Tuesday, 12 April 2011

Book to Movie = Book to Fail?

You are sitting down to watch your favorite TV program and of course you turn in right as it goes to commercial. After a round of McDonald’s ads and insurance claims, a movie preview comes on for a new movie that you quickly recognize. It’s your favorite book! And its being turned into a movie! Huzzah!

You are extremely excited and rush to the movie theater the day it comes out...but somewhere between the opening scene and end credits your face screws up into a frown of disgust and you are left wondering: “what the hell did I just see?” What you thought was going to be your favorite book portrayed in all its glorious detail was some poor excuse for a film where the plot does not match anything you remember reading and the only resemblance the character bare to the book are their names.

More often than not, this happens with book to movie adaptions. Many book loyalist are left wondering why…or WHY!?! The answer is simple. 1. The author of the book often has little to no say in how the movie is produced. They hardly ever have any input in the script or direction. 2. Hollywood makes no promise that they will be true to the book and escape charges of thinly veiled plagiarism by the addition of: “Based on the book by (author name goes here)” usually appearing in the opening credits.

Does it fail, yes? Is there anything we can do about it? Not really.

However, some authors hold out until they are approached by, or can find a producer who is willing to compromise. One of my literary heroes, Anne Rice, for example, will not sign any movie deals unless her vision of her characters and plots are upheld. The lady who does not even allow fanfiction of her work, is particularly sensitive when it comes to her characters. After the film adaption of her book “Queen of the Damned” was a failure…and nothing like the original text…she is very wary of movie deals.

Also, it must be mentioned that some movie producers and directors are respectful to the text. Peter Jackson with his adaption of “The Lord of the Rings” comes to mind. Love it or hate it, one has to admit, that it is pretty close to the gospel of Tolkien with only a few alterations (mostly in “The Two Towers”) and omissions for time’s sake.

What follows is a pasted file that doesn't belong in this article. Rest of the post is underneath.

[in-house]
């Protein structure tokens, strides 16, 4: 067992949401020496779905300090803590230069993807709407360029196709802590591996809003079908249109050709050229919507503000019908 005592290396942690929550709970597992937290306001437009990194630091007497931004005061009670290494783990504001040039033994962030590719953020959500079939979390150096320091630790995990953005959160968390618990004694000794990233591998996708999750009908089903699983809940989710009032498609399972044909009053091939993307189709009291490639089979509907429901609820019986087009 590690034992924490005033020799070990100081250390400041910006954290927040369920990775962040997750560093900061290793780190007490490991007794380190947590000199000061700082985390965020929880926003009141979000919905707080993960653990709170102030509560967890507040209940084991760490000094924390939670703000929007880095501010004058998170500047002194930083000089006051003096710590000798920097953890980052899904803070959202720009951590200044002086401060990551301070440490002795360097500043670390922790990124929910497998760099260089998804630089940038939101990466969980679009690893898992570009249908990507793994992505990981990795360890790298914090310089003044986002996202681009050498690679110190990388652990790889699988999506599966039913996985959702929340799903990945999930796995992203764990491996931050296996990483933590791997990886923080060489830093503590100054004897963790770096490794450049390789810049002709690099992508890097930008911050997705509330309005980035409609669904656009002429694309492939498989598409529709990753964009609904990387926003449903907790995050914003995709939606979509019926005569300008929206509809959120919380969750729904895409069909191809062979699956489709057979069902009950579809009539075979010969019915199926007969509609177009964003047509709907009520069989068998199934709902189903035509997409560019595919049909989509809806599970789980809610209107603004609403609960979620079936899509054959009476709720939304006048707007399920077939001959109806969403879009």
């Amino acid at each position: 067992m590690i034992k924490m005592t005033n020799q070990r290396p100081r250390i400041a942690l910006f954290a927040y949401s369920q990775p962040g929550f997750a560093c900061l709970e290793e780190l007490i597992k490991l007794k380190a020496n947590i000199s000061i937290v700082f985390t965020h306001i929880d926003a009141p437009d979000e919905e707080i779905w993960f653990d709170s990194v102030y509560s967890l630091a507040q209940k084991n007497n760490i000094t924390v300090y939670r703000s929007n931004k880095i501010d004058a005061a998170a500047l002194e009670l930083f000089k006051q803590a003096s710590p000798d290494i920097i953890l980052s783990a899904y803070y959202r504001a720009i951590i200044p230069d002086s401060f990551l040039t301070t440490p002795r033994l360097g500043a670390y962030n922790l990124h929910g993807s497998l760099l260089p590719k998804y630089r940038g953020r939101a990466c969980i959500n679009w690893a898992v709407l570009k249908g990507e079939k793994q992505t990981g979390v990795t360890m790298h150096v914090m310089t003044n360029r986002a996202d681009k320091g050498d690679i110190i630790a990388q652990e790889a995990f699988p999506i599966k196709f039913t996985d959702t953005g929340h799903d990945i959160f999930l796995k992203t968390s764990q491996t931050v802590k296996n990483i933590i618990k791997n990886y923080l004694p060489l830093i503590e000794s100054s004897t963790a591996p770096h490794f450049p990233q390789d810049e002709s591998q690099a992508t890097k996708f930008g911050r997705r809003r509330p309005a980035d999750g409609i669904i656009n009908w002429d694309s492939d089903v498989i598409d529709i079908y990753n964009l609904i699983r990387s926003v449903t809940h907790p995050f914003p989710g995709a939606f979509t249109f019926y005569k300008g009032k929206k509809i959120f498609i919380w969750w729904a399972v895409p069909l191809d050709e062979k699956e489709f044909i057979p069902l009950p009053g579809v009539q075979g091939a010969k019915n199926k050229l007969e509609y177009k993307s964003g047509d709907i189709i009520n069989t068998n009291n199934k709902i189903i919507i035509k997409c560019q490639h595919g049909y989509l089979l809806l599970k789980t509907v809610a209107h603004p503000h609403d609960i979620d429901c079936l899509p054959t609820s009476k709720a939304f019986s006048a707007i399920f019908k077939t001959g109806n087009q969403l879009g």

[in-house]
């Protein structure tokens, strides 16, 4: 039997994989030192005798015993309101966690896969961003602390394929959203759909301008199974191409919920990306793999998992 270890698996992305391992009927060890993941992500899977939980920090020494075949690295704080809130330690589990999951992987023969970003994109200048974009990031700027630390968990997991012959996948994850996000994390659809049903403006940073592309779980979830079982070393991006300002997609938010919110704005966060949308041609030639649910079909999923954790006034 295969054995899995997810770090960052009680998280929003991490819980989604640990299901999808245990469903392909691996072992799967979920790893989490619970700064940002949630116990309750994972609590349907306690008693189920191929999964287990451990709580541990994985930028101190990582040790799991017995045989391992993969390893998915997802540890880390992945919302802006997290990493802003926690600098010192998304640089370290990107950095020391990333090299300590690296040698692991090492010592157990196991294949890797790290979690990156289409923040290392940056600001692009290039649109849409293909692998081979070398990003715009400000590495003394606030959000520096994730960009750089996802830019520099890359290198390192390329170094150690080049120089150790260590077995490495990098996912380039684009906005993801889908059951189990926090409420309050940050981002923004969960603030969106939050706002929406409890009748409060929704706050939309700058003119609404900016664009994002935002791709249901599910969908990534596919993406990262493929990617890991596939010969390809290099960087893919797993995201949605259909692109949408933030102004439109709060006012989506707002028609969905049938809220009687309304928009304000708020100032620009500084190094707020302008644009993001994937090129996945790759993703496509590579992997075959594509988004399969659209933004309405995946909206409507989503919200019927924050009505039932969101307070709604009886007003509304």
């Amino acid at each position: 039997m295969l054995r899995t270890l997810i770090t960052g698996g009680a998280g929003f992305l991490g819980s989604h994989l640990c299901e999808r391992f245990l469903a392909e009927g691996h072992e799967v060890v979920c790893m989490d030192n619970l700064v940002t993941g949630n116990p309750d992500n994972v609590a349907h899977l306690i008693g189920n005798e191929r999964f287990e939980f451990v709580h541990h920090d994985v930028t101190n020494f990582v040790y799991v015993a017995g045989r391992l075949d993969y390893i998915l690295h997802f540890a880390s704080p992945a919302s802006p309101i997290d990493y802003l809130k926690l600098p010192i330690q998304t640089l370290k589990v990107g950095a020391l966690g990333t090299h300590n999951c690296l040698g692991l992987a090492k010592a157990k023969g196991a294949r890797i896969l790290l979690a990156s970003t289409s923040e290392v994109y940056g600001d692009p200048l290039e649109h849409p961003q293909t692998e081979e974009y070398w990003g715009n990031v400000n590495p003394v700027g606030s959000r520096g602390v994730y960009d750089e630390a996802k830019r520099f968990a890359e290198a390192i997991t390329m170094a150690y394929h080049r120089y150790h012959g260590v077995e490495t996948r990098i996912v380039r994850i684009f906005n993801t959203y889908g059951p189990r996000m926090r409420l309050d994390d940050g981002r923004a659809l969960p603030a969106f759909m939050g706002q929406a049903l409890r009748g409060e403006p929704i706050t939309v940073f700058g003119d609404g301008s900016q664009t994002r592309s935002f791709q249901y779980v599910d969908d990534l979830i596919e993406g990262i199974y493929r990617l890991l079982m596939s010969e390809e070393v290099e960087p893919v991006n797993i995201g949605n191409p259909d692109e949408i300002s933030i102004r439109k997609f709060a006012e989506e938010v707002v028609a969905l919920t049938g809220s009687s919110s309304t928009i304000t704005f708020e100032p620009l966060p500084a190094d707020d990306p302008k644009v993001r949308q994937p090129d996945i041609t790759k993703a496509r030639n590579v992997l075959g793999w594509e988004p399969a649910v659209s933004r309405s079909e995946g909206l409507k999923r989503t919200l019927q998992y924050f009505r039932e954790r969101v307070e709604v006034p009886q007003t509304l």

But what about those annoying little details that readers and fans love that movie producers skim over? One of the most popular criticisms: Harry Potter’s eyes, for example. In the books, I’m fairly certain it was mentioned on the first 3 pages that he has green eyes and is repeated throughout the series, probably no fewer than 20 times. In the movies: blue eyes. In the most recent film adaption of one of my personal favorite stories, “The Picture of Dorian Gray” Oscar Wilde tells us that Dorian is blond, and once again, this is repeated at least 20 times through the book. In the movie, he has dark brown/black hair. These things I really don’t understand. They can sink the bloody Titanic, successfully reenact epic battles and space shuttle launches and make dinosaurs walk the earth again, but they can’t get a character’s hair and eye color right? I’m at a loss with this one.

1 comment:

  1. Small details aren't typically considered important. I don't think the writers for Harry Potter ever thought that the color of his eyes might be a plot point. (If I'm remembering it correctly.)

    What I will never understand is why they might take a wonderful, original book (like The Dark is Rising) and turn it into the same old cliche tripe (like The Seeker). There's a reason people liked the book, and it wasn't because it was the same old same old.